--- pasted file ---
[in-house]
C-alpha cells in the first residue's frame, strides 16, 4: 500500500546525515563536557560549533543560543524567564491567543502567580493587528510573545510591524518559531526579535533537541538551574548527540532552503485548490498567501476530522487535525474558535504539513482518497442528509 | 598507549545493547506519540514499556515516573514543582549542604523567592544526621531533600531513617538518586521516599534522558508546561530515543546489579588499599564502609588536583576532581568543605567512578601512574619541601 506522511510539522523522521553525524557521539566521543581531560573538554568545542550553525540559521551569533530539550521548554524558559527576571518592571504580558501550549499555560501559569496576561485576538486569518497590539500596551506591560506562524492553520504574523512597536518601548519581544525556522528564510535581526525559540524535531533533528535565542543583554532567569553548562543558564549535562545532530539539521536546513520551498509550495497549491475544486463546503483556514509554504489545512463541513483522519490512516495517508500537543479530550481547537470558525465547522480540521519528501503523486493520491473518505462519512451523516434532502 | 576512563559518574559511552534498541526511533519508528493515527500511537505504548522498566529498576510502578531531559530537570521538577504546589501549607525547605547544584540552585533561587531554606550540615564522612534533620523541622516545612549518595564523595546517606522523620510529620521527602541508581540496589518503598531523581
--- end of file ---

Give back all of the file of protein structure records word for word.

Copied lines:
[in-house]
C-alpha cells in the first residue's frame, strides 16, 4: 500500500546525515563536557560549533543560543524567564491567543502567580493587528510573545510591524518559531526579535533537541538551574548527540532552503485548490498567501476530522487535525474558535504539513482518497442528509 | 598507549545493547506519540514499556515516573514543582549542604523567592544526621531533600531513617538518586521516599534522558508546561530515543546489579588499599564502609588536583576532581568543605567512578601512574619541601 506522511510539522523522521553525524557521539566521543581531560573538554568545542550553525540559521551569533530539550521548554524558559527576571518592571504580558501550549499555560501559569496576561485576538486569518497590539500596551506591560506562524492553520504574523512597536518601548519581544525556522528564510535581526525559540524535531533533528535565542543583554532567569553548562543558564549535562545532530539539521536546513520551498509550495497549491475544486463546503483556514509554504489545512463541513483522519490512516495517508500537543479530550481547537470558525465547522480540521519528501503523486493520491473518505462519512451523516434532502 | 576512563559518574559511552534498541526511533519508528493515527500511537505504548522498566529498576510502578531531559530537570521538577504546589501549607525547605547544584540552585533561587531554606550540615564522612534533620523541622516545612549518595564523595546517606522523620510529620521527602541508581540496589518503598531523581